5 Things We Learned from the Lightning Product Managers AMA

Do you even Reddit, bro (or sis)?

OK, gang. This week it’s once more my turn to write our weekly blog. Unlucky you! And this is the week I travel to Barcelona for the DreamOlé conference, meaning I was half-tempted to take us a little off-track and turn this week’s post into a ‘thrilling’ account of my one-man Catalan culinary crusade. But I decided it’s best to keep it Salesforce. Slightly luckier you!

So, back to the original question. Do you even Reddit? Well, do you? I don’t. Not really. So let me turn to the trusted, definitely-not-questionable-at-all-in-any-way news source that is Wikipedia, in order to provide the context for this post.

Reddit is a “social news aggregation, web content rating, and discussion website” where “posts are organized by subject into user-created boards called “subreddits”, which cover a variety of topics”. One of those topics is AMA, or Ask Me Anything, which is “a subreddit for question-and-answer interactive interviews”. The range of interviewees is wide, and late last week it was the turn of the Lightning product managers to face the questions.

So what did we learn about the future of Lightning in this session? Well here are our top five highlights…

1) Density control is coming in Winter ’19

Weary of whitespace? There certainly is a lot of it in Lightning. Things got a little better recently, with some slightly increased content density arriving a couple of releases ago. But many users and admins are crying out for even more density, and even less scrolling to view all their fields.

So, good news. It sounds like this is coming in Winter ’19. And, even better, it might well be under user control (think of the Google Mail style ability to choose between Comfortable/Cosy/Compact).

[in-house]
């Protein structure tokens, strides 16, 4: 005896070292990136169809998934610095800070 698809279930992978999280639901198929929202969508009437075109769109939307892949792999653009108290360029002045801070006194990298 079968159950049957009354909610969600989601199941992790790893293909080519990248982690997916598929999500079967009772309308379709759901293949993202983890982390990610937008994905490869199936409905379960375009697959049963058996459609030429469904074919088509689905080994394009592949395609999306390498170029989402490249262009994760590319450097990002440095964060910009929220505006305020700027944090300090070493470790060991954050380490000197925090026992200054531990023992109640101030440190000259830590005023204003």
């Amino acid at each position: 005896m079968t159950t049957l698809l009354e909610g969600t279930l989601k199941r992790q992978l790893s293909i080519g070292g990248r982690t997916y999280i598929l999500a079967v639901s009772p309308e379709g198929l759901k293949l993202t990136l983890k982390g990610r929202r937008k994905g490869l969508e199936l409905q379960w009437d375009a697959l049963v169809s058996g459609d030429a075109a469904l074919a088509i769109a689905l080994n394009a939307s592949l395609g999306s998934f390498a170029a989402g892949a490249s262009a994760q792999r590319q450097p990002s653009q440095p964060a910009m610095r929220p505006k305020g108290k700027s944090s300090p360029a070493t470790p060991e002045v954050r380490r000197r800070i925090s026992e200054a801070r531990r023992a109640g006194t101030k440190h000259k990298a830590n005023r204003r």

2) Add Lightning Components to a Dashboard

This is one I hadn’t thought of personally, but it sounds like an interesting capability that could be extended in lots of ways: the ability to place Lightning Components onto a dashboard. Here’s an idea with some suggestions (and even a mockup) of how it could be used. And apparently it’s on the way within a year!

3) Control visibility of fields and sections on Lightning pages

The recent addition of component visibility settings within App Builder gave us the ability to set rules around when certain components should be displayed (and when they should be hidden). But we can’t yet apply such granular visibility rules at the field level. So for now we have to use old-fashioned page layouts to manage our fields, and we can’t do everything with that.

But it appears that in the future we may be able to have field-level control (and visibility rules) right within the App Builder. And at that point, is it RIP to the page layout editor?

No known timescales on this one yet, but good to know it’s underway.

4) Assign actions to related lists

If you have any kind of maturity or any degree of complexity in your org, the chances are you’ve got where you are with the help of at least one JavaScript button or URL hack. And when you look to make the move to Lightning and go through Trailhead modules relating to the migration, you’ll learn that JavaScript buttons aren’t supported in Lightning, but that – never fear – actions can replace these and can do everything you could ever want!

Well, that’s the party line, but it’s not strictly true. Because one place that you used to be able to place these hacky buttons was on related lists. But you can’t put actions there.

So I was interested to see that the Lightning team have something in mind to allow this to happen, which is the ability to assign actions to components – including the Related List Single component. Woohoo!

5) Manage record sharing in Lightning

A small one to finish off with, but an important one for many admins and for the impact it could have on Lightning adoption.

Miss that little Sharing button on records in Lightning? Yeah, you’re not alone. Interesting to learn there is a Labs app which addresses this in the meantime, but we can expect an out-of-the-box solution coming in Winter ’19.

BONUS: The Lightning PMs have a sense of humour!

You may say that anyone who delivers a product like the initial iterations of Lightning must have a sense of humour (how cruel!), but nevertheless it’s good to see that the team know how to take a joke and poke fun at themselves and their own product. Just check this out…

OK, that’s it for us this week. But if you’re interested in reading the AMA in full (like if you are interested in the Lightning Component roadmap – there were a lot of questions about that), you can do so here.

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